Fun With Four Doors: Four Sport Sedans under $10K

If you’re looking for an everyday driver that isn’t completely boring and gives you a bit of a thrill when driving to your soul sucking job, you’ve probably looked into sport sedans. They’re the best of both worlds. Performance generally associated with low-slung coupes and hot hatches, but the space of your standard grocery getter sedan. Whether it’s the Chevy SS, Kia’s Stinger GT, or vape nation’s choice, the Subaru WRX, everyone has a favorite. You’re probably forgetting about quite a few that fit your sport driving needs though.

This list is going to consist of cars you can find on the used market. While you can obviously pick some of these up new, the prices are going to be significantly higher. Plus, we’re the Average Car Enthusiast. Buying used/pre-owned instead of new is pretty much the average.


1 – Volkswagen Jetta GLI (MK 5 & Early MK 6, 2006-2011)

This first one is a prime example of why we’re aiming at used instead of new. While Volkswagen still produces the GLI, there is no longer an option for a manual transmission. Yes, VW’s dual-clutch transmission is no slouch, but it doesn’t provide the same smiles per gallon as rowing through the gears yourself. Plus, the new ones cost well over $10K, so that would immediately disqualify them.

GLI 2007

The GLI is definitely one of the more underrated sport sedans on the market. It’s not as popular as it’s hot hatch brother, but it actually has very similar performance to Volkswagen’s GTI. The MK 5 will get you from 0-60 in about the mid-six to low seven second range, while the early MK models push you there in about six seconds flat. Along with the GTIish speed specs, the GLI came with firm sport suspension (similar to the GTI), allowing it to pick up speed relatively easily while also shredding through corners on back country roads. It matches the same formula as the GTI, but in the more “mature” family sedan platform.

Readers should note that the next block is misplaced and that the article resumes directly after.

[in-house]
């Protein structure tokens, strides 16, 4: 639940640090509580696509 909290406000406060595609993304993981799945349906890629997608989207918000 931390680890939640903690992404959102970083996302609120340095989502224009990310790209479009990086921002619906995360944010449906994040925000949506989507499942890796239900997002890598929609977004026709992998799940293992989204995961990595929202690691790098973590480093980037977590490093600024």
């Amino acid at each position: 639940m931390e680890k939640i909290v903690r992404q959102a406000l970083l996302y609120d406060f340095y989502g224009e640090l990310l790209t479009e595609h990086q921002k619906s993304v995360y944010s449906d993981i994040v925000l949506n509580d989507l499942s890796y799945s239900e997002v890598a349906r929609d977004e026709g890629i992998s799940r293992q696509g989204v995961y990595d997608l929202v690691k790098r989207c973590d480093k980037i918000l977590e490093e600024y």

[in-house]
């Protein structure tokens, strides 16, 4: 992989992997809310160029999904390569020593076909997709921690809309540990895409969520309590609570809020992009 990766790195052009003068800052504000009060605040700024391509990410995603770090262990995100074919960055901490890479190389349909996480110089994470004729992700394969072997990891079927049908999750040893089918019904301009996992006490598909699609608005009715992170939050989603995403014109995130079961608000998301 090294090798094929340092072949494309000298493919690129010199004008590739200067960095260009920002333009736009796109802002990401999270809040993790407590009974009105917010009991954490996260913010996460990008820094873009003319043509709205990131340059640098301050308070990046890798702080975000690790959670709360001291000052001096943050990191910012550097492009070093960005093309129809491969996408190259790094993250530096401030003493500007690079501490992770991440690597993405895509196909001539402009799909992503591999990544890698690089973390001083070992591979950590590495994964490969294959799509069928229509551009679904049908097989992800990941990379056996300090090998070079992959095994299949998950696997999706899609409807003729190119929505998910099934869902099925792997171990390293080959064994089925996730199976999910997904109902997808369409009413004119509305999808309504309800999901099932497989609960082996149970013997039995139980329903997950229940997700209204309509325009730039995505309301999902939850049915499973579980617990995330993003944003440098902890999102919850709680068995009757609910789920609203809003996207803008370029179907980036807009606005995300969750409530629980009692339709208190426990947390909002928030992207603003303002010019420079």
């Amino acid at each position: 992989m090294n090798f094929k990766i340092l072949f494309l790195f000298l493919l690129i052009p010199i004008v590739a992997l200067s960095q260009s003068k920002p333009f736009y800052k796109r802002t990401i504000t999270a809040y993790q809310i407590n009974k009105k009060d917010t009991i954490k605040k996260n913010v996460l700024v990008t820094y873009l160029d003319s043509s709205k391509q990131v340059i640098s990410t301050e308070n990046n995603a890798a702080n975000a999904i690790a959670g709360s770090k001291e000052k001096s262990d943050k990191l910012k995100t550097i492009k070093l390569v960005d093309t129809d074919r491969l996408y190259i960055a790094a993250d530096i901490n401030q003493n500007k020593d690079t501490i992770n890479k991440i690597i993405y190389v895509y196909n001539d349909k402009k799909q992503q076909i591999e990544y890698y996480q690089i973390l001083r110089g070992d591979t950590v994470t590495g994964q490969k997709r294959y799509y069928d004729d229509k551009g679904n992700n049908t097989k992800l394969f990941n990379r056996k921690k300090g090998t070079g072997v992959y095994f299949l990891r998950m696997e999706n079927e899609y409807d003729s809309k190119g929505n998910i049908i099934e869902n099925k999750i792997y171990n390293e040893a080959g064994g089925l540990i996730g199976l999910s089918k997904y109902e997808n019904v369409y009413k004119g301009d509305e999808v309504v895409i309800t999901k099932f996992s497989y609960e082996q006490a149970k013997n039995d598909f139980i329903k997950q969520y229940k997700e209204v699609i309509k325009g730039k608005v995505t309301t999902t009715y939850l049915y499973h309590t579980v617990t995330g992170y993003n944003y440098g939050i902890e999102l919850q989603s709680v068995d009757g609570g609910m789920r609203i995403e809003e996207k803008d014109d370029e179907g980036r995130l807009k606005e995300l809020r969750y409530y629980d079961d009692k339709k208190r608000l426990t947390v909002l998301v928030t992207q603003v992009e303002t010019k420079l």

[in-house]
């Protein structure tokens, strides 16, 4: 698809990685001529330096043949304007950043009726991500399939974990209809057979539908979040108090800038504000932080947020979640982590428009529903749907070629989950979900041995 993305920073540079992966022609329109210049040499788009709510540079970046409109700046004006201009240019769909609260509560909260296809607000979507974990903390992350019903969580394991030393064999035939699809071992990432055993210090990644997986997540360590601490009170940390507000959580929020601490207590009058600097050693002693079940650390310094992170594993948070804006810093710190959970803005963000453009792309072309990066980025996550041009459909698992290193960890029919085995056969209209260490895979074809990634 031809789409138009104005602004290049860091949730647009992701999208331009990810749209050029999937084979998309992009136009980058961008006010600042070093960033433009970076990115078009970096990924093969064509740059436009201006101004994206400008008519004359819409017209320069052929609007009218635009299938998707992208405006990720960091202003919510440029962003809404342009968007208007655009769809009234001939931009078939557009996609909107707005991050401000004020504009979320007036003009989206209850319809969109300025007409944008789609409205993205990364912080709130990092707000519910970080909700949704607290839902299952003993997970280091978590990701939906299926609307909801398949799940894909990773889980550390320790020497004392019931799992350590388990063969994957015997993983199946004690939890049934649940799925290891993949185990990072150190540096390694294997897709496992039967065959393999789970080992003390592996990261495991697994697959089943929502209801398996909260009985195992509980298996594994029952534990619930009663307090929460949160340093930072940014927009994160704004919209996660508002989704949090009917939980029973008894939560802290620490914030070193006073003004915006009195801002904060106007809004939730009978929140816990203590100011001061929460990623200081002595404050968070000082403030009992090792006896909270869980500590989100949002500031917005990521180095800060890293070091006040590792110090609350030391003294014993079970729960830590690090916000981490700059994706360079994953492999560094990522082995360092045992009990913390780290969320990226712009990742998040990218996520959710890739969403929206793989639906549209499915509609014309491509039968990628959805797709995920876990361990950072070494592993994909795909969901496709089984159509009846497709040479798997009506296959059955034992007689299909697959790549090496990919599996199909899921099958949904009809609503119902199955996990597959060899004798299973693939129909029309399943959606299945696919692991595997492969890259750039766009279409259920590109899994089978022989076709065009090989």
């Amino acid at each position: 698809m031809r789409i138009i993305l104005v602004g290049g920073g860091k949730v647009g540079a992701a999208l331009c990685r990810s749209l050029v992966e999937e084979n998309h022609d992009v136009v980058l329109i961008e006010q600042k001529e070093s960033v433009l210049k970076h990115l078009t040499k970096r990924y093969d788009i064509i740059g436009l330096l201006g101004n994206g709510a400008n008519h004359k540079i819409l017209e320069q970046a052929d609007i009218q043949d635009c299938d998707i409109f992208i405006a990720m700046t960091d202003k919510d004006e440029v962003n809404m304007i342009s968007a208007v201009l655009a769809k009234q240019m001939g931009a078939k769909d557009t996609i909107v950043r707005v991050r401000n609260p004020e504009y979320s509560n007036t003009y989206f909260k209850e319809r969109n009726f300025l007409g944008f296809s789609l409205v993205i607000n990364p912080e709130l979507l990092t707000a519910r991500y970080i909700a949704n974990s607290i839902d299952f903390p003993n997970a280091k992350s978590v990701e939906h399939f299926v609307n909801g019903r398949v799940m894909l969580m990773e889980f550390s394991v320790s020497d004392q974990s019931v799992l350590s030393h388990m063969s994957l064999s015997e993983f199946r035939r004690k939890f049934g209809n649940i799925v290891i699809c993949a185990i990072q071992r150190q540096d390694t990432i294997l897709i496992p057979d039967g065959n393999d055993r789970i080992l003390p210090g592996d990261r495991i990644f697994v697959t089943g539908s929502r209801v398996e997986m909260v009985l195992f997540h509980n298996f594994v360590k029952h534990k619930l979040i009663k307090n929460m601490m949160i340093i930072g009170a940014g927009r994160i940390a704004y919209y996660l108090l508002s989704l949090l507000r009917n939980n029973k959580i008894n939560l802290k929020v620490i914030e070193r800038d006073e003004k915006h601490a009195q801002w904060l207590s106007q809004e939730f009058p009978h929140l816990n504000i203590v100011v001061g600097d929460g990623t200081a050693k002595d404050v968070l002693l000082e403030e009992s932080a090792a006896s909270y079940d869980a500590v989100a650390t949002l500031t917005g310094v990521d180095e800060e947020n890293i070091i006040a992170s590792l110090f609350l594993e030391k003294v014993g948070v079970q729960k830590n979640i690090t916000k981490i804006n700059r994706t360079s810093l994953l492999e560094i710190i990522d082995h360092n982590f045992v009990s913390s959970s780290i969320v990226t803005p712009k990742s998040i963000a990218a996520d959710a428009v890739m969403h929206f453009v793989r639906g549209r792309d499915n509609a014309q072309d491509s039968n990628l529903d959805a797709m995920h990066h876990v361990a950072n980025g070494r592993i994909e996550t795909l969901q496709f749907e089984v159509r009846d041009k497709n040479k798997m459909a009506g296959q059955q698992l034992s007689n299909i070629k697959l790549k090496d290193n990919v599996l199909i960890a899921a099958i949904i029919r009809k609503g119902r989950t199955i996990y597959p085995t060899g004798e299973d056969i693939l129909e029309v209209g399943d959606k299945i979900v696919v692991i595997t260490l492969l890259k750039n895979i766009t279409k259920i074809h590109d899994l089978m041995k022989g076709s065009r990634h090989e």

GLI 2011


2 – Nissan Sentra SE-R Spec V (2nd Gen, 2007-2012)

The Spec V is no stranger to our lists. The first generation of the Spec V found itself on our list of Four Fun & Affordable Four-Bangers that Newer Enthusiasts Often Overlook, and now the final generation finds ends up here. There’s a reason that its on here too, and it isn’t only because they are cheap…

2011 nissan sentra se r spec v Best of 2011 Nissan Sentra CarGurus

The second and final generation of the Spec V was the epitome of what a performance Sentra should be (until the 2017 release of the Sentra NISMO anyway…). It came standard with a 2.5L four cylinder engine (mated to a six-speed manual transmission) putting out at 200hp and 180 lb-ft of torque. It wasn’t a powerhouse like the 350Z or 370Z, but what it lacked in power, it made up for with precise handling. The Spec V came standard with improved independent suspension and larger brakes, allowing for a better handling Sentra than any other available trim.

Spec V 2009

Along with the performance, you also get a damn good looking interior, with that sexy red on black look. It didn’t just perform better than every other Sentra, but it also looked the part. Yea, that part isn’t more important than performance, but it sure looks f@#king cool!